Even if the unlikely happens and it turns out that you don’t like Pepe Cards (some of them do look quite nice, trust me), just try to see the bigger picture. Think about the impact of this project on digital economic trends. Think about the options the Pepe Cards project is introducing to all the digital content creators and artists. It shows them the way how to make their digital artwork tradeable and collectible in a new and pretty easy way. They no longer need to include a middleman and save the processing fee. And this prospect makes the image of a green, wrinkly frog much easier to stomach, right?


SCARAB is a very special art project which aims to merge the art and the value of the art into one single concept. It’s an artwork, which is created from many other artworks at the same time. Being that, it resembles distributed ledger technology itself, where many anonymous participants connect to share one single truth.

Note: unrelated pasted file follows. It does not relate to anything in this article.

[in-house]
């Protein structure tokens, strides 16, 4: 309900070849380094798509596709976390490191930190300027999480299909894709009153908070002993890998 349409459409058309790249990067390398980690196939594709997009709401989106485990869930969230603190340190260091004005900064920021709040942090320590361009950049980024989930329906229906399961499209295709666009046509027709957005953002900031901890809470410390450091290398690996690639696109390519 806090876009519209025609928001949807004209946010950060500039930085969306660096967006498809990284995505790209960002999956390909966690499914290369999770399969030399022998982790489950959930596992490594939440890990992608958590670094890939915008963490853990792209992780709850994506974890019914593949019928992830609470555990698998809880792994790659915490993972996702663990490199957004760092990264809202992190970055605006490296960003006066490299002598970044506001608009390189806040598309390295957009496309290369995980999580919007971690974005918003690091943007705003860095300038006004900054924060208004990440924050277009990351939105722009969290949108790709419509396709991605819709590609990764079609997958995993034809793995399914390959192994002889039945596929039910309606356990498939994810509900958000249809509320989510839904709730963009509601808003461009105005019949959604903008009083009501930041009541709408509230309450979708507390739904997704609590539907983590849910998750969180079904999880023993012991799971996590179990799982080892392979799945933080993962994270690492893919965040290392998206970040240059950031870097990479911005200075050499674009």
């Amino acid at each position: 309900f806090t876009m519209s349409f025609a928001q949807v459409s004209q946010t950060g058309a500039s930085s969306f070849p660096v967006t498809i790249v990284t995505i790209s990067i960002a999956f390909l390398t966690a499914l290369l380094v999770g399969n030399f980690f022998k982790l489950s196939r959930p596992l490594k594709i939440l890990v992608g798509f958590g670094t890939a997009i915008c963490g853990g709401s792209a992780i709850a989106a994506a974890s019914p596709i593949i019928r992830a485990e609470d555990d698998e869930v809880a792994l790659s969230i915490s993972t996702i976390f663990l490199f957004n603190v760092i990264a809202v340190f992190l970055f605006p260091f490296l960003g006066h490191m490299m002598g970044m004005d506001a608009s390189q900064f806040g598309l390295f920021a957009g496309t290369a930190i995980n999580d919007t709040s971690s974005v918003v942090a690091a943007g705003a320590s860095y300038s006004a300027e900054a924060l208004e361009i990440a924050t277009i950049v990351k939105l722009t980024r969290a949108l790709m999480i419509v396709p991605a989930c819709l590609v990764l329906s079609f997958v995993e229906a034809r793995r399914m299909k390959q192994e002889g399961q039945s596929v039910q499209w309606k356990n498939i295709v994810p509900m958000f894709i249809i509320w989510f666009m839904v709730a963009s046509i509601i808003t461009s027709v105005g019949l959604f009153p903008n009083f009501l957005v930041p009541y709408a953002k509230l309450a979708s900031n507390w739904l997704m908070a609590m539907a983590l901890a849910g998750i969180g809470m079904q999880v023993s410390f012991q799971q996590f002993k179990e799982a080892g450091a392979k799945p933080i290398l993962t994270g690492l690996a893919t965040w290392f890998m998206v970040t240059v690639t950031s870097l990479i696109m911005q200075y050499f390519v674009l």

What is the idea behind the SCARAB art project? It’s simply that everyone can submit his piece of art as an image to the SCARAB project. It will be checked by the community and accepted or declined. If your artwork is accepted, you will receive 1 SCARAB Token for your submission from the available 50.000 Scarab tokens reserved for artists. Every 1.000 submissions the images are processed. The result of this processing is a new SCARAB artwork. This cycle is repeated 50 times and then the project concludes, having generated a limited number of 50 different SCARAB art objects available for sell. Each of these art objects is stored on the blockchain as a unique SCARABART token.